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Google Fellow Amit Singhal discusses the evolution of search
The two major challenges of information retrieval, says Amit, are volume and latency. Specifically, that means how much data is available out there, on the one hand, and how long it takes you to collect it, on the other. A quirky example he provided was to imagine sitting with your grandfather by a campfire. You might not have the full works of Shakespeare at your fingertips, but latency on procuring what information you seek is virtually non-existent (depending on how senile your gramps is). On the other hand, imagine yourself in a legal or engineering library in need of an obscure reference and you'll be encountering the opposite problem, where information is plentiful but so is the time it takes you to acquire it.
Google and the development of the internet have collectively taken the sting out of both those issues, but more can and is being done. Google's goal is to make all information universally available, and where data isn't just hanging out on the web looking suave, Amit said Google will create it. That's why we have Google Maps, Google Earth and even Google Books. Well, that's the official feelgood version of why we have them -- these Googlers have a beguiling way of making everything seems so rosy and wonderful that even when they're right, we find ourselves suspicious. Anyhow, Amit's dreams aim at these further possibilities, and we've listed them off below, in ascending order of difficulty.
1. Search beyond text. Amit points out that while Google has cracked the challenge of crawling around and finding familiar shaped letters, words, and passages, there is still much more information out there that doesn't come packaged in textual form. Google image and video search options were instituted to account for that, though originally the algorithm was quite "dumb." Image searching, for example, still relied on finding nearby text -- whether in captions, headlines or the like -- and matching that with the user's search query. Today, colors, shapes and other optical data get factored into a search, something Amit described as a (still basic) form of "computer vision algorithms."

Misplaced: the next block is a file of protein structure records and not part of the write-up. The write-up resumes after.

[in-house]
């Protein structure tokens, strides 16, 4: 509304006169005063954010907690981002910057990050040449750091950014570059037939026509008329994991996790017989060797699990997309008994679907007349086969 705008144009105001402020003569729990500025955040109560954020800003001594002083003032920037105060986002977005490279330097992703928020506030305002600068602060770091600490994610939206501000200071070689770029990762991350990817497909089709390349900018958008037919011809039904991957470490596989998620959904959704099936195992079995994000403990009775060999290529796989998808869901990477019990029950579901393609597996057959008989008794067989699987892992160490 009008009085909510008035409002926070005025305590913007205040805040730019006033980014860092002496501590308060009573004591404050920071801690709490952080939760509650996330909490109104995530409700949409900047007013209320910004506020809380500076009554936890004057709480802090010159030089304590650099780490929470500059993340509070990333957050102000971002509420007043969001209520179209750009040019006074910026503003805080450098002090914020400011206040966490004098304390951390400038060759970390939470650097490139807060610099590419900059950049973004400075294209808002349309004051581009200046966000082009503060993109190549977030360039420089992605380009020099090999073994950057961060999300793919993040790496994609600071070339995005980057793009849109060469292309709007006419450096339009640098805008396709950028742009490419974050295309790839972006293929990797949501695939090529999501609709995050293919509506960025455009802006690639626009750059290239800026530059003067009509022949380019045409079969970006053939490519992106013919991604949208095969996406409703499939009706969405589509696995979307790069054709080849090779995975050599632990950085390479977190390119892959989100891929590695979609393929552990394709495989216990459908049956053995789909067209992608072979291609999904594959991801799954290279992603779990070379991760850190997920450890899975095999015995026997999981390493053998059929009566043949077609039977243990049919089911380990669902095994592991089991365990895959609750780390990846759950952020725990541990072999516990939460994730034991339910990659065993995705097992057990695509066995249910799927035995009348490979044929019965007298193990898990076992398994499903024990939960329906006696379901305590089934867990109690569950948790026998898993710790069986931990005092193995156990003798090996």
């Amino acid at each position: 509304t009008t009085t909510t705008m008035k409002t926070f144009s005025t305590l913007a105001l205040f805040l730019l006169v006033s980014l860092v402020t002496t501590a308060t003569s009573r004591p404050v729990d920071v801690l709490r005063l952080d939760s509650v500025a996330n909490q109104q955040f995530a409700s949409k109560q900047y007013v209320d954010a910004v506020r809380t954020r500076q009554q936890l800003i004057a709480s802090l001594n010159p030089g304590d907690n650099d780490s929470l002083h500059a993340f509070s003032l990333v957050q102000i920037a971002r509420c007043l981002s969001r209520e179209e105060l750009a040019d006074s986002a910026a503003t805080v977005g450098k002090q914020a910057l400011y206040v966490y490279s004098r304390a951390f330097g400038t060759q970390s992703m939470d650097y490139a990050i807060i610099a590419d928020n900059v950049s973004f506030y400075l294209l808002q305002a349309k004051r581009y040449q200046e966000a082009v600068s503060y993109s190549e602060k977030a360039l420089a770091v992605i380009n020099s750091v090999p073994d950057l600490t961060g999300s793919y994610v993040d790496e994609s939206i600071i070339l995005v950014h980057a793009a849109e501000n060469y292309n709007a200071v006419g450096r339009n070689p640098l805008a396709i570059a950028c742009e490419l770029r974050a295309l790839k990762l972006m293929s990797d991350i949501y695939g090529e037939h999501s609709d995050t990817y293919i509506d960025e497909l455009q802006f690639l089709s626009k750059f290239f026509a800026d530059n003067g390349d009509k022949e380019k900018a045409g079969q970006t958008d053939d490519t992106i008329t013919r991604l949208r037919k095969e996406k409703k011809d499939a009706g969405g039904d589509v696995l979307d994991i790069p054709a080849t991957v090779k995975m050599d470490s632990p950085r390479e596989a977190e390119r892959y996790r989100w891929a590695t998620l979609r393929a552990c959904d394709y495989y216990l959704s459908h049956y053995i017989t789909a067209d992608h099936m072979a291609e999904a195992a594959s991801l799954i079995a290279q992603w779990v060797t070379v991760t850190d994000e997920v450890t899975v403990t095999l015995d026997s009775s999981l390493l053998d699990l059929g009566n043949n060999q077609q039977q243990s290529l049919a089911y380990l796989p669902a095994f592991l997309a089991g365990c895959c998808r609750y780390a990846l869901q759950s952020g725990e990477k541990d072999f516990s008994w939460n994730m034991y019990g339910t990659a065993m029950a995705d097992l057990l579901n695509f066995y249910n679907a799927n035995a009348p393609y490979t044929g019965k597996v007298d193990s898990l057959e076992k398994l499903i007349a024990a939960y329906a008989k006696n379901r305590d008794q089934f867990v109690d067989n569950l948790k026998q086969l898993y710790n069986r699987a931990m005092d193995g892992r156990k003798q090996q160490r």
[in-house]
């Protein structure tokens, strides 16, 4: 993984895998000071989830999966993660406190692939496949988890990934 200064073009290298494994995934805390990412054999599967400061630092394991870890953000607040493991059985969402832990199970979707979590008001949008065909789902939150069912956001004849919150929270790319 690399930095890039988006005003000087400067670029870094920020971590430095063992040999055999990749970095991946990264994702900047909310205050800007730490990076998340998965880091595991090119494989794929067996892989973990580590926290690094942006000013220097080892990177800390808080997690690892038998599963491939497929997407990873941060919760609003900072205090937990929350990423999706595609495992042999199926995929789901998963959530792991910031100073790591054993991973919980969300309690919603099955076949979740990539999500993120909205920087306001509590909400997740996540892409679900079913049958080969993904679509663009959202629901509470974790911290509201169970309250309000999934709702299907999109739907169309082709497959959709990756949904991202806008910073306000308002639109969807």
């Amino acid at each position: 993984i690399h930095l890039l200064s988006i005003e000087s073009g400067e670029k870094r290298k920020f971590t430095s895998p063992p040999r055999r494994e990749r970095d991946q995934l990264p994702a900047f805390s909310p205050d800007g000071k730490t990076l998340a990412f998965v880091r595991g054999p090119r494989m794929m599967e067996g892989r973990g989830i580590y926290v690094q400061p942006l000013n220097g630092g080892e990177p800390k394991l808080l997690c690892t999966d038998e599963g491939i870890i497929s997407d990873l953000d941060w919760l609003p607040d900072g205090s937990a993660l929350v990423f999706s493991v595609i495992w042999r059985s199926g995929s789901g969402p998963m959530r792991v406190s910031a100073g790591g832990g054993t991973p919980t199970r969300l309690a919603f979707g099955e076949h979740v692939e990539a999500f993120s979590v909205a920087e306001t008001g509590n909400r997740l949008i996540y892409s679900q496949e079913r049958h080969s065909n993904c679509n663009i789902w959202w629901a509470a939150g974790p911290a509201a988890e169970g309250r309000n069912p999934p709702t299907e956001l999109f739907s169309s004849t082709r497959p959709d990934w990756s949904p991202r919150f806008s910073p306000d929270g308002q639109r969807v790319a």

2. Search beyond language. This one's kind of obvious, but not all the world speaks or writes in English. Google's now capable of sorting search results in particular languages, with the example we were given culling results for ratatouille recipes that weren't written in French, and of course you then have Google Translate to haphazardly interpret the content of the remaining results.
3. Search that knows me. Making search relevant requires tailoring, which Google has been doing by filtering results at the national level first, and is now seeking to expand on with its relatively new social search feature. Provided you can be bothered to log in and associate your Twitter account to your Google ID, results get fleshed out with commentary from the people you follow. Ergo, when you're looking for advice on a particular issue, your friends can pitch in without you even having to talk to them. Bliss!